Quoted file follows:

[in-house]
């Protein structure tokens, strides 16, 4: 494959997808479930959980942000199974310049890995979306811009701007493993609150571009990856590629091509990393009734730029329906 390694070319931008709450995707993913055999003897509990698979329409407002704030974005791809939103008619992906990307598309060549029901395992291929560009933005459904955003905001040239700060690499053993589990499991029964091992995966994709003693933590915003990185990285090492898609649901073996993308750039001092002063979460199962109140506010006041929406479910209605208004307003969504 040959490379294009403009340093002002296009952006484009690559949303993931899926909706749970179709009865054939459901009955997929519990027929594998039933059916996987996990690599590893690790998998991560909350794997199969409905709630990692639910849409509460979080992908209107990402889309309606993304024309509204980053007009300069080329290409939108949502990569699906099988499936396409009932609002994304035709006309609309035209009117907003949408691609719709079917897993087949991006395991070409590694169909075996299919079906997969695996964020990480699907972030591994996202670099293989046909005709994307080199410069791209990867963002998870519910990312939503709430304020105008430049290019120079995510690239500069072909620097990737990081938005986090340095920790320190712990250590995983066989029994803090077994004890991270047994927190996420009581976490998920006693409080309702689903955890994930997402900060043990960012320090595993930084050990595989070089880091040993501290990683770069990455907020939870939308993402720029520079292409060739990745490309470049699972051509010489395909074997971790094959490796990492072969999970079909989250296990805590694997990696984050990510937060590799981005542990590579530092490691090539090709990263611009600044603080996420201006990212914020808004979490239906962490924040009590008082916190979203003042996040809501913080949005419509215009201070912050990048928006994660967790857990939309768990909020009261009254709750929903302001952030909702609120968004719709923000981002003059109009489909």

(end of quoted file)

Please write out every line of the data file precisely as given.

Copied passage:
[in-house]
């Protein structure tokens, strides 16, 4: 494959997808479930959980942000199974310049890995979306811009701007493993609150571009990856590629091509990393009734730029329906 390694070319931008709450995707993913055999003897509990698979329409407002704030974005791809939103008619992906990307598309060549029901395992291929560009933005459904955003905001040239700060690499053993589990499991029964091992995966994709003693933590915003990185990285090492898609649901073996993308750039001092002063979460199962109140506010006041929406479910209605208004307003969504 040959490379294009403009340093002002296009952006484009690559949303993931899926909706749970179709009865054939459901009955997929519990027929594998039933059916996987996990690599590893690790998998991560909350794997199969409905709630990692639910849409509460979080992908209107990402889309309606993304024309509204980053007009300069080329290409939108949502990569699906099988499936396409009932609002994304035709006309609309035209009117907003949408691609719709079917897993087949991006395991070409590694169909075996299919079906997969695996964020990480699907972030591994996202670099293989046909005709994307080199410069791209990867963002998870519910990312939503709430304020105008430049290019120079995510690239500069072909620097990737990081938005986090340095920790320190712990250590995983066989029994803090077994004890991270047994927190996420009581976490998920006693409080309702689903955890994930997402900060043990960012320090595993930084050990595989070089880091040993501290990683770069990455907020939870939308993402720029520079292409060739990745490309470049699972051509010489395909074997971790094959490796990492072969999970079909989250296990805590694997990696984050990510937060590799981005542990590579530092490691090539090709990263611009600044603080996420201006990212914020808004979490239906962490924040009590008082916190979203003042996040809501913080949005419509215009201070912050990048928006994660967790857990939309768990909020009261009254709750929903302001952030909702609120968004719709923000981002003059109009489909």